Outside Jeff Smith’s parlor stood the character of Soapy himself, played by Nate Kluthe. He, with the help of Rev. Bowers (who periodically nipped off a flask he kept hidden in his Bible), convinced the naive Jed to send a $5 telegraph home. Those familiar with this scam know that the telegraph wires only made it a few hundred feet into the bay before stopping.
Soapy proceeded to con more of poor Jet’s cash away with a shell game, all the while touting the excellence of the White Pass. More attempts by the charlatan to mine the miner’s pockets were then thwarted by the arrival of Sgt. Porter of the Royal Canadian Mounted Police. The Mounty’s character is played by Hollywood’s Gary Benedetti, who once had a speaking role on “Allie McBeal.”
He steered Jed and the rest of us clear of Soapy, as well as informing us of the amount of gear required to enter Canada and the gold fields.
The group was then led off the street into a room with a large screen. Here we saw, and felt, the hardships encountered while climbing the passes. The room shook as an avalanche swept down over us, complete with cool mist. We experienced boat building, then it turned our stomachs as we navigated the rapids on the way to Dawson City.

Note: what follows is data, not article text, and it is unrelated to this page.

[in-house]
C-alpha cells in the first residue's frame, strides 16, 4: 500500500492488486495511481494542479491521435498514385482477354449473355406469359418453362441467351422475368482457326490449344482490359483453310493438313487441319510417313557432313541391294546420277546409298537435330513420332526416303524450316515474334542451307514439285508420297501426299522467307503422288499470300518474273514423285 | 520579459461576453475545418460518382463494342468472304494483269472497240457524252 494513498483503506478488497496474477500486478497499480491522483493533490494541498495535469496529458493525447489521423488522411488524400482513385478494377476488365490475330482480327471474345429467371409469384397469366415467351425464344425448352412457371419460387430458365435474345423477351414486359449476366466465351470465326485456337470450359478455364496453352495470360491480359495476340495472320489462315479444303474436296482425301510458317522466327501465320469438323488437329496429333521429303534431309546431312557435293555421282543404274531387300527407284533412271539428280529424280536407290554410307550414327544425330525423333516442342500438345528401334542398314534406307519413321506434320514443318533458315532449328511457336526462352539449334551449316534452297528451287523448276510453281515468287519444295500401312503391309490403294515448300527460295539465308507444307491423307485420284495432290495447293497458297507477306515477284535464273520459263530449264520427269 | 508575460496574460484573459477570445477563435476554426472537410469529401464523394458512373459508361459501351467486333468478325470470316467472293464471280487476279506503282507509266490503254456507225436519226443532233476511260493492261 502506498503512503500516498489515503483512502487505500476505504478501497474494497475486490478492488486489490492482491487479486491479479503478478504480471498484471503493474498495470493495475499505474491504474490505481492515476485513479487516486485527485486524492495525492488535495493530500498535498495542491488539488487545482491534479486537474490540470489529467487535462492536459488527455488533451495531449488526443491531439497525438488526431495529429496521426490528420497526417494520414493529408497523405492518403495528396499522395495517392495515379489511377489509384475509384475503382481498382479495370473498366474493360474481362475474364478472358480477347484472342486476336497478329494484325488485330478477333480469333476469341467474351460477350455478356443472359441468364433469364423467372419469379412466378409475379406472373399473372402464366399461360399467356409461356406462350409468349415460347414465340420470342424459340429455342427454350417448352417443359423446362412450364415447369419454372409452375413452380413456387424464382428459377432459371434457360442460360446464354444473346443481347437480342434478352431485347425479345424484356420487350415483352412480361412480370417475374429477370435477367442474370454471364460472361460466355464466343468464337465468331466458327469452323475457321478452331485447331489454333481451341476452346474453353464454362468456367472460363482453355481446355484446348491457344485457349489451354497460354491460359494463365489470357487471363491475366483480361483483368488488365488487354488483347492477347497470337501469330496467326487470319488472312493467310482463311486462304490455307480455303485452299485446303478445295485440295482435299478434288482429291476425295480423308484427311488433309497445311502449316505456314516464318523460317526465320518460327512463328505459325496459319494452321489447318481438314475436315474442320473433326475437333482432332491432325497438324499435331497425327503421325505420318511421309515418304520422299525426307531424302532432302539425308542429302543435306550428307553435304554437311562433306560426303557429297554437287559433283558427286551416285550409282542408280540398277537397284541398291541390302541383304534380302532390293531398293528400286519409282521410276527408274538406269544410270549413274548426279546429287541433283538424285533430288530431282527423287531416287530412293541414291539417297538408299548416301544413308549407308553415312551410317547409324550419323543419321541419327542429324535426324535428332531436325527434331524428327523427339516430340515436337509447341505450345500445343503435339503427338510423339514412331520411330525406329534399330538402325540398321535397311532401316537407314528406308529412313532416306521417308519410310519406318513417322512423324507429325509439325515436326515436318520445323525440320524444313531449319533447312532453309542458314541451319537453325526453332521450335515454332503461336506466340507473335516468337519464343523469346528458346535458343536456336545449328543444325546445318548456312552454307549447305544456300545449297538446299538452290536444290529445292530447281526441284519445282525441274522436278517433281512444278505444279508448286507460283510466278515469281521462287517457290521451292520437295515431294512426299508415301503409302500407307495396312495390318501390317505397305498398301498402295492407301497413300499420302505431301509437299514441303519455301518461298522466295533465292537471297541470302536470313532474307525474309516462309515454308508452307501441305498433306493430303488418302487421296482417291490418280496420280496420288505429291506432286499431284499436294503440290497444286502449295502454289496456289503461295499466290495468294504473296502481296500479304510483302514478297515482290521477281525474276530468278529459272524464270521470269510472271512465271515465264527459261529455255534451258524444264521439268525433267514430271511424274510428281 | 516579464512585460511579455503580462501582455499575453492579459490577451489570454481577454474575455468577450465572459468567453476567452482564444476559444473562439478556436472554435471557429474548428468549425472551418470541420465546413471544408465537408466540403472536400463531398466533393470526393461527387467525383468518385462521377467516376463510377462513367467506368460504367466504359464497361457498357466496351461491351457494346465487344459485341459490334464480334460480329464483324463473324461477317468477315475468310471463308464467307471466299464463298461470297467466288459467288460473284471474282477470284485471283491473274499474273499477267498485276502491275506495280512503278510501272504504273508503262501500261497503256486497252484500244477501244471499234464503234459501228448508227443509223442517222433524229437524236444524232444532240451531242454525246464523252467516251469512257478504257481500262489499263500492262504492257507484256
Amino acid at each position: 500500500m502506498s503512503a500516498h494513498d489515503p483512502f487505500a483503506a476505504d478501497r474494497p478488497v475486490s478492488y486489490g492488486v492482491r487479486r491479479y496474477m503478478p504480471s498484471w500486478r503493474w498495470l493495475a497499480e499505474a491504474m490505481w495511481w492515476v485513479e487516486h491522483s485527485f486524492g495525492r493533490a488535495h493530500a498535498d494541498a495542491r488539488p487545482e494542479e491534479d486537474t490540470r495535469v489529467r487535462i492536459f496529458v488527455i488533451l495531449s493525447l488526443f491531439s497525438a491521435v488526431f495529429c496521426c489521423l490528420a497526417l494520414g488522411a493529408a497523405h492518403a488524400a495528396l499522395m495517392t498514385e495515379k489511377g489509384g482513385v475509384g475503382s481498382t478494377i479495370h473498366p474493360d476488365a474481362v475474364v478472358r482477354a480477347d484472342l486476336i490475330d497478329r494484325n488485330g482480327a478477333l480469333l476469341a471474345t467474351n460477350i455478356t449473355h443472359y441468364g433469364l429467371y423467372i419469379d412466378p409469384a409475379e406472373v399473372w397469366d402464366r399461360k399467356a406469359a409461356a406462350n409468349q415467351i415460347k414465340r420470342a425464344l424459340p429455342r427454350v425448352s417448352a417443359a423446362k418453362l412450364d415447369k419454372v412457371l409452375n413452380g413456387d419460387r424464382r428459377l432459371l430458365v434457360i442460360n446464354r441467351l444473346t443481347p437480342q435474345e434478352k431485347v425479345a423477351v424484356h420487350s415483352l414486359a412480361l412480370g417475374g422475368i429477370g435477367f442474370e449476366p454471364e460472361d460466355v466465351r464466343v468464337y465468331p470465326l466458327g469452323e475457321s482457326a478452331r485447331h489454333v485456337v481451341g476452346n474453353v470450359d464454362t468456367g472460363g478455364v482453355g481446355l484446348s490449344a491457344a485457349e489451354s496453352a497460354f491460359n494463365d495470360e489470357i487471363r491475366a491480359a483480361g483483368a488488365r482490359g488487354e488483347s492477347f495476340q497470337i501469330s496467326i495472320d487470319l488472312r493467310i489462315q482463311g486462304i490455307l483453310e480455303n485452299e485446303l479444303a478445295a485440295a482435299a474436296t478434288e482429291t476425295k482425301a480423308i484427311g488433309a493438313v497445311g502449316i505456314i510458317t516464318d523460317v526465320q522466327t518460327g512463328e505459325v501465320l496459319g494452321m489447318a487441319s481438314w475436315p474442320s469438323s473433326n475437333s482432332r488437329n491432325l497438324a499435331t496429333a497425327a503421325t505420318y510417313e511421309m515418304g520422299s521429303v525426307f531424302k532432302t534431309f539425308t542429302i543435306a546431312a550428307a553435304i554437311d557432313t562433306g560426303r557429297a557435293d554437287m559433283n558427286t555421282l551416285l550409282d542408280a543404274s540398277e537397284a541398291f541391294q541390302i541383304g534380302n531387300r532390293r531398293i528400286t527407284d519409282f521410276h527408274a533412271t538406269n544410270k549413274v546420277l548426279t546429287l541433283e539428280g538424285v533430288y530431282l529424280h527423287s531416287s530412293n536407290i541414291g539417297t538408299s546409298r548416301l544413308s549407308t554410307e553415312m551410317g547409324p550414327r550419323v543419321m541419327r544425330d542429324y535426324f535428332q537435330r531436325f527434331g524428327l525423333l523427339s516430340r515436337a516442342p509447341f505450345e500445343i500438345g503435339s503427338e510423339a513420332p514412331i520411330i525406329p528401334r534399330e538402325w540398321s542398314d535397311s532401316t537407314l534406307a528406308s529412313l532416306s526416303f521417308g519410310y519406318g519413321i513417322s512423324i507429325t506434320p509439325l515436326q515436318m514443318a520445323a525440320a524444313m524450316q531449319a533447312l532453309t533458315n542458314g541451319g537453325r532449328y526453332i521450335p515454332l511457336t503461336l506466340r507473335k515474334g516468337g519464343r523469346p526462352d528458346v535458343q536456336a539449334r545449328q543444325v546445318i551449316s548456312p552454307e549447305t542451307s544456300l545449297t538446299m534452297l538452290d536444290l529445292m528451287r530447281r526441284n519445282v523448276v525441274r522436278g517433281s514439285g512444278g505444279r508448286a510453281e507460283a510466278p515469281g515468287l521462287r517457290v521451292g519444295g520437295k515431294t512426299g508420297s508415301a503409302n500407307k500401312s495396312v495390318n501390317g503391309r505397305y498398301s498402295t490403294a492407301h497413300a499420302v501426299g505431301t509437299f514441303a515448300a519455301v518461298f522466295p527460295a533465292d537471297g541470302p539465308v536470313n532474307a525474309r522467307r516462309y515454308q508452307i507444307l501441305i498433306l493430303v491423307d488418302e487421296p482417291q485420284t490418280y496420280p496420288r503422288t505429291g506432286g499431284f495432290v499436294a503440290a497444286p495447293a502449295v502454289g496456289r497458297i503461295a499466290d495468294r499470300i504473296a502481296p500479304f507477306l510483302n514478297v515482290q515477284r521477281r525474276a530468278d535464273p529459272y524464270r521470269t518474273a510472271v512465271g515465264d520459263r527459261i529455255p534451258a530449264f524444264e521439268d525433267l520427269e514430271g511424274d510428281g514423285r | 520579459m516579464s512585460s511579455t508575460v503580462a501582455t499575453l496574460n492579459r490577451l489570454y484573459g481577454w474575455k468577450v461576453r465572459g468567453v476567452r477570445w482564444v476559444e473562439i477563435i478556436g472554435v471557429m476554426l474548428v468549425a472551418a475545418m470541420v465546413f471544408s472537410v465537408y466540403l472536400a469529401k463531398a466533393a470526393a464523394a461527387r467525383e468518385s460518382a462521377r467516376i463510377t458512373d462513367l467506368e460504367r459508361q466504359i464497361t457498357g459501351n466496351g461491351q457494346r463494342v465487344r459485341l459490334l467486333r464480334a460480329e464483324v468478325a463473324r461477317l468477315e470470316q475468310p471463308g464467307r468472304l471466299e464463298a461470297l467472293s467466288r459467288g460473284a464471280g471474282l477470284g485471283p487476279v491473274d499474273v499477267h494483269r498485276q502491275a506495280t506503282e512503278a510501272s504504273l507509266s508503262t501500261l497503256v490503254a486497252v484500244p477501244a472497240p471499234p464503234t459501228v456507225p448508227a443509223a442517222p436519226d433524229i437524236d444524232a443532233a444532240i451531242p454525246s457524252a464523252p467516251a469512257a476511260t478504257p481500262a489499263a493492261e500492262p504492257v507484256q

Following the simulator, we were led into the Malemute Saloon, complete with a Ragtime piano and peanut shells on the floor. Here were introduced to more cast members as they performed an exceptional rendition of Robert Service’s “The Shooting of Dan McGrew.”
After the Lady known as Lou picked Dan’s poke, we were ushered down a dark ramp into a simulated mine shaft where we were introduced to Goldpan Gary digging paydirt. He described the conditions and techniques of mining for gold, then took us outside for a gold panning presentation.
Each of the guests were given their own poke of paydirt to sluice in a real goldpan. Each pan had about $5 worth of Yukon gold among the gravel and dirt, and for a small fee at the gift shop, one could have it placed in a bezel necklace.
The show is a pleasant change from what one would generally expect from a theatrical presentation, and with entertainment geared for grandkids to grandparents, it’s sure to please all.

Cheyanne Harris plays a newsie. DL